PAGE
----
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Sargent Shriver is dead at age 95

By the CNN Wire Staff
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Sargent Shriver dies at 95
STORY HIGHLIGHTS
  • Shriver oversaw launch of the Peace Corps for President Kennedy
  • Shriver married into the Kennedy dynasty, a brother-in-law to JFK
  • He was the Democratic nominee for vice president in 1972
  • In the 1980s and 1990s, he led the Special Olympics

(CNN) -- R. Sargent Shriver, who was responsible for launching the U.S. Peace Corps after marrying into the Kennedy family and joining John F. Kennedy's White House, has died, according to his family.

Shriver, whose full name was Robert Sargent Shriver Jr., was 95. He had suffered for years from Alzheimer's disease.

The family released a statement, saying Shriver died Tuesday "surrounded by his five children, five children in-law, and his 19 grandchildren."

"He lived to make the world a more joyful, faithful, and compassionate place," the family's statement said. "He worked on stages both large and small but in the end, he will be best known for his love of others. No one ever came into his presence without feeling his passion and his enthusiasm for them."

President Barack Obama said he was "deeply saddened" over the death of Shriver, whom he called "one of the brightest lights of the greatest generation."

"Of his many enduring contributions, he will perhaps best be remembered as the founding director of the Peace Corps, helping make it possible for generations of Americans to serve as ambassadors of goodwill abroad," Obama said. "His loss will be felt in all of the communities around the world that have been touched by Peace Corps volunteers over the past half century and all of the lives that have been made better by his efforts to address inequality and injustice here at home."

After overseeing the Peace Corps launch in the early 1960s, Shriver went on to serve subsequent presidential administrations and kept up his activism throughout his life, becoming a chief architect of President Lyndon B. Johnson's war on poverty and later heading the Special Olympics, which was founded by his wife, Eunice Kennedy Shriver.

Shriver's entree into the Kennedy family was Joseph P. Kennedy, the family patriarch, who hired him to run a business venture in Chicago. According to the Scribner Encyclopedia of American Lives, the work led to an introduction to Eunice Kennedy, whose siblings included JFK, Robert F. Kennedy and Ted Kennedy.

2009: 'The Alzheimer's Project'
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Shriver and Eunice Kennedy married in 1953.

Shriver served as JFK's Midwest campaign manager for his 1960 presidential bid before heading the Peace Corps' launch, which was seen as part of a new approach to the Cold War between the United States and the Soviet Union.

"He told me that everyone in Washington seemed to think that the Peace Corps was going to be the biggest fiasco in history," Shriver told Time magazine in 1963 of Kennedy's request that he head the program, "and it would be much easier to fire a relative than a friend."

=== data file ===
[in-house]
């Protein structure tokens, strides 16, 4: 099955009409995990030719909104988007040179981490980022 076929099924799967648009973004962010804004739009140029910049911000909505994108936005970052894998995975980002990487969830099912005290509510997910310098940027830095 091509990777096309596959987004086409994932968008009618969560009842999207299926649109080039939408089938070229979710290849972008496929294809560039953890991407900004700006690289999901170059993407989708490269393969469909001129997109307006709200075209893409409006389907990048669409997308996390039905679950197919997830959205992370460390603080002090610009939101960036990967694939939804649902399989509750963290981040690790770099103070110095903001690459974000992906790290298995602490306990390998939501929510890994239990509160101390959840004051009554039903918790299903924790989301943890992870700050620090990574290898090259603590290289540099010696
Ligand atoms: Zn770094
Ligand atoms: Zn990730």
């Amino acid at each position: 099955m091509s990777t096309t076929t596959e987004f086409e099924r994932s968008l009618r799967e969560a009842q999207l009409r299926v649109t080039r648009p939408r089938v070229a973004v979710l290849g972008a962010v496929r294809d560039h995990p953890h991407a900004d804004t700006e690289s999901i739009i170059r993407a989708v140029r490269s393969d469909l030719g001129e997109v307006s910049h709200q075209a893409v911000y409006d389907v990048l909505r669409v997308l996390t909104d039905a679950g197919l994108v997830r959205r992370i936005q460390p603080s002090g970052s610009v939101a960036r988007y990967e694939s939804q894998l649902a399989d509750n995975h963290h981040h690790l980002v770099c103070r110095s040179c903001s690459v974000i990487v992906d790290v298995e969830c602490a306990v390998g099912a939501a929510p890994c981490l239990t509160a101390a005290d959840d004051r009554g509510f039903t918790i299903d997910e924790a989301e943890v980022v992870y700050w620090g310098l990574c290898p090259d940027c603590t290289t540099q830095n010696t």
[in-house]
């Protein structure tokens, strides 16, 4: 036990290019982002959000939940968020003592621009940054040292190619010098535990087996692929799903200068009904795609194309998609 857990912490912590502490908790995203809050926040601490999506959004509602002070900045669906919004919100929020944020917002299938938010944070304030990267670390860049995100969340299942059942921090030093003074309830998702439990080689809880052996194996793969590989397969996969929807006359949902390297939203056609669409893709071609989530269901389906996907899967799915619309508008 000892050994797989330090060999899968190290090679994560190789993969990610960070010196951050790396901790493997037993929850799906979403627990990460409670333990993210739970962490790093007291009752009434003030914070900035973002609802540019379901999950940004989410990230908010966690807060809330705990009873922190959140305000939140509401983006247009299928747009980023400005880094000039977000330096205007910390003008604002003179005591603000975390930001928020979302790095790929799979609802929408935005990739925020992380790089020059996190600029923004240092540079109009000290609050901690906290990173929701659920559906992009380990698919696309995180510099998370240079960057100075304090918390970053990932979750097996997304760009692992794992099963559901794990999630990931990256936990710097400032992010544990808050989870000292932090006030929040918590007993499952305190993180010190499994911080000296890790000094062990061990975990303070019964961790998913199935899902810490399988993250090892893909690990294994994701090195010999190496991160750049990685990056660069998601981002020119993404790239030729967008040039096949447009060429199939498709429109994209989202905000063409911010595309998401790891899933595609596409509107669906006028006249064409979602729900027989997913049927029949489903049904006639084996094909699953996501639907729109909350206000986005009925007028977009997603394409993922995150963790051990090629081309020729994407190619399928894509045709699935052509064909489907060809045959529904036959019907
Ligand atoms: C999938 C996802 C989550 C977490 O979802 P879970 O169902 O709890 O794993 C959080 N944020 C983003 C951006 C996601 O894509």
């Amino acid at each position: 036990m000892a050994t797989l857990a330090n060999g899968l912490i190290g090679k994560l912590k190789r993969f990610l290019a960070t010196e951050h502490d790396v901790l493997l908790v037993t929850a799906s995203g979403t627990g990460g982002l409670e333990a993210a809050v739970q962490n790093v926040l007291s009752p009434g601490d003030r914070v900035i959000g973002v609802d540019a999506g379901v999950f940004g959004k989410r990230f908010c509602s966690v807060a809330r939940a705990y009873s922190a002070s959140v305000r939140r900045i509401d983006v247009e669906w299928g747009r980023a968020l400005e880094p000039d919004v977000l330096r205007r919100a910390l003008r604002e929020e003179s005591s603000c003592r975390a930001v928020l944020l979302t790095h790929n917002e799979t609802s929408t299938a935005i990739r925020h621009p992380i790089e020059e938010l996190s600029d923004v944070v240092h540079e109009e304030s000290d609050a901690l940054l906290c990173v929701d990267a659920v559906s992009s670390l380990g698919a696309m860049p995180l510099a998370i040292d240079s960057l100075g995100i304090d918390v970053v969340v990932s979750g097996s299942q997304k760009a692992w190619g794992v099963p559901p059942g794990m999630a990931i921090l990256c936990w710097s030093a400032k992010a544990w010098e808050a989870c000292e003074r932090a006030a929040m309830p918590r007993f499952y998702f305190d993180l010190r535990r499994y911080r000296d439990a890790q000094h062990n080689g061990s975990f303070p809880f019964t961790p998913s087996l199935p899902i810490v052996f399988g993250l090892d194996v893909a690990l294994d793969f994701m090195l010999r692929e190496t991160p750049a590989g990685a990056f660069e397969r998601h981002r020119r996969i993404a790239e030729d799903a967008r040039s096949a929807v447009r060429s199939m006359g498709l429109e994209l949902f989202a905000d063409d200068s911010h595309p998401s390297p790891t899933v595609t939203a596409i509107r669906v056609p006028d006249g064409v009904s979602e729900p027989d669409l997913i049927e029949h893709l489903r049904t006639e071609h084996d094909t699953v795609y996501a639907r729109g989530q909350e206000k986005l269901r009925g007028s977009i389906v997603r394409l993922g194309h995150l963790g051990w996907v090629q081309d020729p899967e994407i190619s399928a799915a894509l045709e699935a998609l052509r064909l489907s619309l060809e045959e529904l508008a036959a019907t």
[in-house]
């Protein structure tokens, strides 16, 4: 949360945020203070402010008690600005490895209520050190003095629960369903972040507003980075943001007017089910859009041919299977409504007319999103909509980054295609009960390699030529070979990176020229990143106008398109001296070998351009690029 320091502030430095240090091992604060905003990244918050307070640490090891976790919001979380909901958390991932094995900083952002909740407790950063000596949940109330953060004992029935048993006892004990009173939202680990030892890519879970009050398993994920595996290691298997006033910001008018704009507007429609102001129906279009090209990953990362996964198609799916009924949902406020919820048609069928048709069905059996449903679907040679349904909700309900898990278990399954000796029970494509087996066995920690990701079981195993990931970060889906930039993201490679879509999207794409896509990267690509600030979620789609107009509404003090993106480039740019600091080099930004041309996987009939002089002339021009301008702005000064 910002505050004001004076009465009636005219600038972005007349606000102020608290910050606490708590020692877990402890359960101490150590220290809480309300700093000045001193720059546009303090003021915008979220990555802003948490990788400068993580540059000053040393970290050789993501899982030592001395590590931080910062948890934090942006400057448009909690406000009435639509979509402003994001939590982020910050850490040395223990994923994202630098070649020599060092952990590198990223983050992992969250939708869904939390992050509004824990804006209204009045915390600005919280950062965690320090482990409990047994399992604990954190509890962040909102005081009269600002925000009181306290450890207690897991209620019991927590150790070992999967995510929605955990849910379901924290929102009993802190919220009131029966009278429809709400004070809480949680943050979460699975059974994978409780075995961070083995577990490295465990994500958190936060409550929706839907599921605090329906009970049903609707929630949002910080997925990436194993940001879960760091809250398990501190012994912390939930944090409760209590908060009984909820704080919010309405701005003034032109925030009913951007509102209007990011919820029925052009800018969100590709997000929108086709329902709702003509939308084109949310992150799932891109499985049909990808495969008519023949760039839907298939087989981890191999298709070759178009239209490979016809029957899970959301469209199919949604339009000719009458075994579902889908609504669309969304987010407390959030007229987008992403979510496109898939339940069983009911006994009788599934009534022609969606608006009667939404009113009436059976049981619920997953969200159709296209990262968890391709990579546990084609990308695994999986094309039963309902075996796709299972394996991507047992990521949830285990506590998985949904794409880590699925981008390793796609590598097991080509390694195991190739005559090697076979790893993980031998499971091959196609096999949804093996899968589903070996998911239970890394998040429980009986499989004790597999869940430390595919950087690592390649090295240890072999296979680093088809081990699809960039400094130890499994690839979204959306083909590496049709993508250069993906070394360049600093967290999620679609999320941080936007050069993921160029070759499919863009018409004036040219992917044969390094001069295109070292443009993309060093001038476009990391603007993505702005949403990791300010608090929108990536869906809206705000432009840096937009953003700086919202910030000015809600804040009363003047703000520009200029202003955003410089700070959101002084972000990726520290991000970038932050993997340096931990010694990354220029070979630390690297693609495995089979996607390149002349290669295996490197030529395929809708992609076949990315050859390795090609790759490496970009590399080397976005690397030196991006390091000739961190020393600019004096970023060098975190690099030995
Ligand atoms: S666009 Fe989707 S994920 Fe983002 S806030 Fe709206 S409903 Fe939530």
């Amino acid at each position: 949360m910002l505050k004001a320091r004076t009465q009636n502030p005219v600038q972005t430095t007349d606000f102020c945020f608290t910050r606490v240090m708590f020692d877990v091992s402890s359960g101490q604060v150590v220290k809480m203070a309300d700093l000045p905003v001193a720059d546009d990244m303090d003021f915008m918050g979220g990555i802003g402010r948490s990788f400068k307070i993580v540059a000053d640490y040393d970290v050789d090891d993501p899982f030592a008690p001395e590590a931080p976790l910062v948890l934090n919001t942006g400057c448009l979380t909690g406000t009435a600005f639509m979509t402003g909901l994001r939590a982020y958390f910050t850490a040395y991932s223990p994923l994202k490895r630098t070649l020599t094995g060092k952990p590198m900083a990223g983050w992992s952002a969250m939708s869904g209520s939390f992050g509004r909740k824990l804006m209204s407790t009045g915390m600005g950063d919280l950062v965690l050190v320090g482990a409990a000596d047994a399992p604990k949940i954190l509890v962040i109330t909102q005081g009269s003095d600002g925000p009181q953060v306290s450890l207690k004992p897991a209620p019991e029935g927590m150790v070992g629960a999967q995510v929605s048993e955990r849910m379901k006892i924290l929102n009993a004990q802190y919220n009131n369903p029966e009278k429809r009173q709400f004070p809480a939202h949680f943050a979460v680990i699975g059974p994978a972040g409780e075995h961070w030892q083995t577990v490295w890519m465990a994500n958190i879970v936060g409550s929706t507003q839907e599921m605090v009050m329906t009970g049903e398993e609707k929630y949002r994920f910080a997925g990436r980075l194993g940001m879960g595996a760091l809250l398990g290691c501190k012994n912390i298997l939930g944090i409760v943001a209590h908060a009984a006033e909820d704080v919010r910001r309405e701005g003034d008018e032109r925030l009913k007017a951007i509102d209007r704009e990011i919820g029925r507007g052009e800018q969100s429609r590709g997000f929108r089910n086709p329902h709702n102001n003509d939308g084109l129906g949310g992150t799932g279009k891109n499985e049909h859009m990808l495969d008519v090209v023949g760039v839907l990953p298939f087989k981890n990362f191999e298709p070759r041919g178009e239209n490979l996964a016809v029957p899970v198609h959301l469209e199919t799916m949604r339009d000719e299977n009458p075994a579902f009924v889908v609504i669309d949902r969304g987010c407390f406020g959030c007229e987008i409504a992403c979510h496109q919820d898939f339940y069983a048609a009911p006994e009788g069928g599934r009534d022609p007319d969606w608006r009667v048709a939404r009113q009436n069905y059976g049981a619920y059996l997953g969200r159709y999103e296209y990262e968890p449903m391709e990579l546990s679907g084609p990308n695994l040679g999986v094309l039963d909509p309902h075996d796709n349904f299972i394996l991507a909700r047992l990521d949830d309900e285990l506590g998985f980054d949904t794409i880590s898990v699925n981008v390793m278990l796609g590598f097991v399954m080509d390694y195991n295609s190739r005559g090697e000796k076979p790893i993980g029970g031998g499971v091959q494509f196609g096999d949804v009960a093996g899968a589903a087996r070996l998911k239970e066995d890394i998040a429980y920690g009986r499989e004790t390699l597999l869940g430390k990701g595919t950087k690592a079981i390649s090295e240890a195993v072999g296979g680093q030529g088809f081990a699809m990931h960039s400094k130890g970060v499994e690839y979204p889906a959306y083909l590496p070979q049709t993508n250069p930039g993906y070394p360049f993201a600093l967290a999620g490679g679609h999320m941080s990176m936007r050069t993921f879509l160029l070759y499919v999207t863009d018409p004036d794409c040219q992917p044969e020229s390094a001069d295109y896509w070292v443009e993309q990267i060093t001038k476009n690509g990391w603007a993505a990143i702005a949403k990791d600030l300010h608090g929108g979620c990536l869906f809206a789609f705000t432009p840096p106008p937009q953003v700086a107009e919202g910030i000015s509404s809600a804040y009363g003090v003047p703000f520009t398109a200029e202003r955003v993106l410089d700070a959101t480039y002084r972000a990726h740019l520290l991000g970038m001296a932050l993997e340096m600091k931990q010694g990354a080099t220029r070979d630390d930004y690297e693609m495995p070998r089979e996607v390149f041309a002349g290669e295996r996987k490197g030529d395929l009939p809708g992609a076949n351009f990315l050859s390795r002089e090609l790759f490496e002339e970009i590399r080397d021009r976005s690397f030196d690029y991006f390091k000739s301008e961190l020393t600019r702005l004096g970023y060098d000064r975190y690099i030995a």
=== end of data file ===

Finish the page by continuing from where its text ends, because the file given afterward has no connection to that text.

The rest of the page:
In 2011, the Peace Corps is celebrating its 50th anniversary. More than 200,000 volunteers have served in 139 counties on issues ranging from education to public health to environmental preservation through the program, according to the Peace Corps' website.

The Peace Corps Tuesday mourned the loss "of our founder, friend and guiding light."

The Special Olympics, in a statement, said Shriver was an "advocate for the poor and powerless, and he compiled an unparalleled record of public service at every tier, from the local level to the world community."

After John F. Kennedy, his brother-in-law, was assassinated in 1963, Shriver was tapped by Johnson to launch the White House Office of Economic Opportunity, which comprised a handful of anti-poverty programs.

In a series of maneuvers that spoke to Shriver's penchant for working across the political aisle, he served as Republican President Richard Nixon's ambassador to France before becoming Democrat George McGovern's running mate in 1972, as the two unsuccessfully tried to unseat Nixon.

McGovern named Shriver as his running mate after his first choice, Sen. Thomas Eagleton of Missouri, stepped down after revealing he'd had psychiatric treatment that included electroshock therapy.

In the 1980s and 1990s, Shriver served as chairman of the board of Special Olympics International, which Eunice Kennedy Shriver founded in 1968. The organization sponsors sports training and events around the world for people with intellectual disabilities.

Shriver, who was born in Westminster, Maryland, in 1915 and who graduated from Yale, also was long active in the Roman Catholic Church.

President Bill Clinton awarded him the Presidential Medal of Freedom in 1994.

"We are greatly saddened by the passing of Sargent Shriver. He leaves behind an astonishing legacy of people helped, lives transformed, and communities improved," the former president and his wife, Secretary of State Hillary Clinton, said in a statement. "Through his work and his passion, he helped build a better America and a more humane world. And he did it with boundless enthusiasm, infectious joy, and the deepest love for his family, his nation, and his work."

Eunice Kennedy Shriver died in 2009.

The Shrivers had five children including Maria Shriver, the media personality and former first lady of California; and Timothy P. Shriver, who now heads Special Olympics International.

Maria Shriver's husband, former California Gov. Arnold Schwarzenegger, said his father-in-law's life "is a blueprint for those of us who aspire to place the needs of others above our own."

CNN's Ed Henry contributed to this report.

 
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